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Marriage and Money

As early as childhood, we develop biases around money. Perhaps we watched our parents argue over the green stuff or avoid the topic altogether. Both scenarios can affect us differently as we progress into adulthood. For example, if we only saw anger, money might be a source of stress and anxiety. If money was never spoken about, the lack of education and transparency could lead us down a trail of unmanageable debt. The ideal scenario is that money is talked about openly and objectively. The reality is, that can be a difficult feat. It is most apparent when we see money as one of the leading causes of divorce.


While talking about money objectively and openly with your partner is hard, it can be done! As mentioned, each person comes into the marriage (or partnership) with different views and experiences with money. You must acknowledge those differences if you are going to spend your lives together. There will be conflict! But, conflict doesn’t mean that it’s all bad. Conflict can be reframed into something productive. It’s important to understand that feeling differently about money than your partner is okay and it doesn’t mean the other person is right or wrong. Also, each one of you may have different goals and priorities around how to use the money. Totally normal! Conflict will arise, but talking (not arguing) about it can and will bring those feelings and biases into the open so you can ideally come to a compromise.


With all that being said, should you combine finances with your partner? Traditionally, couples share bank accounts, credit cards, property, etc., and that may work for some, but it’s not for everyone and it shouldn’t be a given. Not combining may solve or even avoid a lot of problems down the road. Even if you have combined finances with your partner, you may now be considering separating or implementing some hybrid solution. No option is perfect, but the key is to do what is best in your situation. I will go through each option below. Please note, the following does not take into consideration community property, pre-nuptial agreements, trusts, or other legalities that can also be important factors in your decision.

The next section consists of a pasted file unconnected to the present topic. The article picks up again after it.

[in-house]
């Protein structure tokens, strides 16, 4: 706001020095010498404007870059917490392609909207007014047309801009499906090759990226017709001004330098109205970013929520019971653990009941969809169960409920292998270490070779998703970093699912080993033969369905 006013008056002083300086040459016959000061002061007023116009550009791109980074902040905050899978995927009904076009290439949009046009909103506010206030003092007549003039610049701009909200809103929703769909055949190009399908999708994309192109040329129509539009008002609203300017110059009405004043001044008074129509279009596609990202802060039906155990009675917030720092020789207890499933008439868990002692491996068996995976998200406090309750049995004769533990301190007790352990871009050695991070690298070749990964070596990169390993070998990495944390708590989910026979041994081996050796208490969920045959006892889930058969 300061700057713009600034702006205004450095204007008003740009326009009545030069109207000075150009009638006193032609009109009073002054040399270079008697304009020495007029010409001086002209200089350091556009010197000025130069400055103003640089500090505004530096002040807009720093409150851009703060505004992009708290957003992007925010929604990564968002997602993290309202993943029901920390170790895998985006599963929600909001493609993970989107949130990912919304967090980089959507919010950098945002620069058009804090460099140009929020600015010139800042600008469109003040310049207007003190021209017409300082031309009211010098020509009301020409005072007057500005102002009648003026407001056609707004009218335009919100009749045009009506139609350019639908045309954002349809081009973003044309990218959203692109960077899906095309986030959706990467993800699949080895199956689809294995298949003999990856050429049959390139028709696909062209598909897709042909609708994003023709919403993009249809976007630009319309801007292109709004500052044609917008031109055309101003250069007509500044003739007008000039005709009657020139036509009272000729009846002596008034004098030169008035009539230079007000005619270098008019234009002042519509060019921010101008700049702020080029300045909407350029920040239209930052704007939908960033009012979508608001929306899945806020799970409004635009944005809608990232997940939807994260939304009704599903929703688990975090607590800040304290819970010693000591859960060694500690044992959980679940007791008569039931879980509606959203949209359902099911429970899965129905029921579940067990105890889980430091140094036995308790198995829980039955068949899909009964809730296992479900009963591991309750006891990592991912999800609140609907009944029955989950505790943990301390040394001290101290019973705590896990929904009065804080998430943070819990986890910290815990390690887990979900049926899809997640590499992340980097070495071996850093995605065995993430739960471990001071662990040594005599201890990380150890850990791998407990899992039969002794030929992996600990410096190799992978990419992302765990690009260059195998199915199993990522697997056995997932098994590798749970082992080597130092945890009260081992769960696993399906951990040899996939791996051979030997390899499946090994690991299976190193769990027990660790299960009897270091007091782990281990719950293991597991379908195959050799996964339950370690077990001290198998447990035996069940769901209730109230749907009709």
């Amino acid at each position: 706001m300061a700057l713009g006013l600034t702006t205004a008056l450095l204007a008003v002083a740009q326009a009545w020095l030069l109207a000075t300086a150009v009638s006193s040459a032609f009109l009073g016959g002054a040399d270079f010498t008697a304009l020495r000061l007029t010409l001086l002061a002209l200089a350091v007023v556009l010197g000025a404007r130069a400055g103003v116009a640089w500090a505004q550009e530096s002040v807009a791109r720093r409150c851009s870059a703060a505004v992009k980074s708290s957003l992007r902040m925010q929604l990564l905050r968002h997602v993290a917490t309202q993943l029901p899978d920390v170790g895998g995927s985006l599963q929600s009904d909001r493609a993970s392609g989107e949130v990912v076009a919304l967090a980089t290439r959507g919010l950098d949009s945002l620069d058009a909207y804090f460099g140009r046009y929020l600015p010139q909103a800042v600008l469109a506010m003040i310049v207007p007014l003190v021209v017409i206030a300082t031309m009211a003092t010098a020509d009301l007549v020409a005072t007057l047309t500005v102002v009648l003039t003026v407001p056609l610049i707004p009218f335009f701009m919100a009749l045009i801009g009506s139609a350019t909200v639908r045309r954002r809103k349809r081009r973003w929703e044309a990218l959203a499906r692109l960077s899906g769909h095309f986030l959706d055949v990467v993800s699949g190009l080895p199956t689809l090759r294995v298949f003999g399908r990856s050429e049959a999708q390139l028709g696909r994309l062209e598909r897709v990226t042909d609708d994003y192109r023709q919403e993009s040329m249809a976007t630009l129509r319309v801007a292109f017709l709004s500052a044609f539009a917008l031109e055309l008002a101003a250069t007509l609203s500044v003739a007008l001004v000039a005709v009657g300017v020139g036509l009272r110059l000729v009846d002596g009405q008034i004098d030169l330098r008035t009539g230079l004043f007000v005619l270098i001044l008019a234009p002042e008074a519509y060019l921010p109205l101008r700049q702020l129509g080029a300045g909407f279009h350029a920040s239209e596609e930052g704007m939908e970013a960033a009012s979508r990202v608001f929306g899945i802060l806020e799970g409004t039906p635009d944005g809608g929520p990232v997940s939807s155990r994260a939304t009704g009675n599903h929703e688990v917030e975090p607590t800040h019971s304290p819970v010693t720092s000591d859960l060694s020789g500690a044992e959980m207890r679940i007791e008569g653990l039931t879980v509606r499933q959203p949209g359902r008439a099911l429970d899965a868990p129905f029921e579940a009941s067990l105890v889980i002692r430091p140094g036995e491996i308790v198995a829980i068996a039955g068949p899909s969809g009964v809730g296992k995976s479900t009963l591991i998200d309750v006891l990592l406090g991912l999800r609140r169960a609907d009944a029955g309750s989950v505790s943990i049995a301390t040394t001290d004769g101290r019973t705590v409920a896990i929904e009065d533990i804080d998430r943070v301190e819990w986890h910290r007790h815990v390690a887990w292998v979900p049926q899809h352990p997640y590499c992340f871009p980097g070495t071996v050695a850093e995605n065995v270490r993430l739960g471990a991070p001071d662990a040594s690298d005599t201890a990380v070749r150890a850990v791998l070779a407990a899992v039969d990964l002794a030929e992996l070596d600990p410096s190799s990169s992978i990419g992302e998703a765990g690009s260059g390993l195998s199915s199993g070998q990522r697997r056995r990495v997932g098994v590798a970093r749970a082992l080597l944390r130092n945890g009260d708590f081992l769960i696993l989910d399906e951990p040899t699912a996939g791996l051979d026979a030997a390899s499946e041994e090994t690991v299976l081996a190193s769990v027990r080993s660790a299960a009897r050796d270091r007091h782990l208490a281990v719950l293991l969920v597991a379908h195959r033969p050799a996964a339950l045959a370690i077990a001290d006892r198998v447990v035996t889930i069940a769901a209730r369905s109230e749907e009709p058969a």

Combine Finances

The most common, even though it’s becoming less so, is to combine everything. Otherwise known as, “what’s yours is mine and what’s mine is yours”. You share checking accounts, savings accounts, credit cards, investments, etc. Each person has full access to the money, no matter who’s paycheck it is coming from. Going this route means you both must be communicating regularly and have full transparency over expenses, income, debt payments, budgeting, savings, literally everything! That may sound scary if you’ve never thought of it that way, so that’s why you have other options.


Don’t Combine

Better known as, “what’s mine is mine and what’s yours is yours.” You may be thinking, we are a unit, why would we not share everything? The answer is simple: because it can help to avoid arguments. If you are earning and spending your money, it’s hard for a partner to argue that you are spending your money wrong. However, it’s not always a perfect solution either. Why? Well, unless you are living completely separate lives in separate homes, there needs to be some discussion around how you divvy up the mortgage or rent, utilities, food, and those things you share. So, while not avoiding all conflict, there are still some agreements that must be made in order for this arrangement to work.


A Combination Thereof

If you don’t like either option I mentioned, you can try a combination of the two. For example, each person maintains their own checking and savings accounts, credit cards, etc. to feel some independence, but they also open joint accounts for bills, savings, or investing for shared goals. My husband and I do something like this, but again, it works for us. This option also requires communication. Sorry, but talking with your partner is unavoidable!


The bottom line is that there is not a right or wrong option, only the option that works best for you and your partner. The key is to have these conversations BEFORE and AFTER you get married or cohabitate, including sharing your experiences growing up and your views on money. Communication is vital. Arguing does not solve anything and if you do find yourselves fighting about money, perhaps it’s time to re-think how you handle your finances together. If things still aren’t working, maybe it’s time to bring in professional help. Money can be a sore subject for many of us and deciding whether to combine finances is a personal decision. Both of you should agree and work together. Remember, conflict is okay, but arguments are not.



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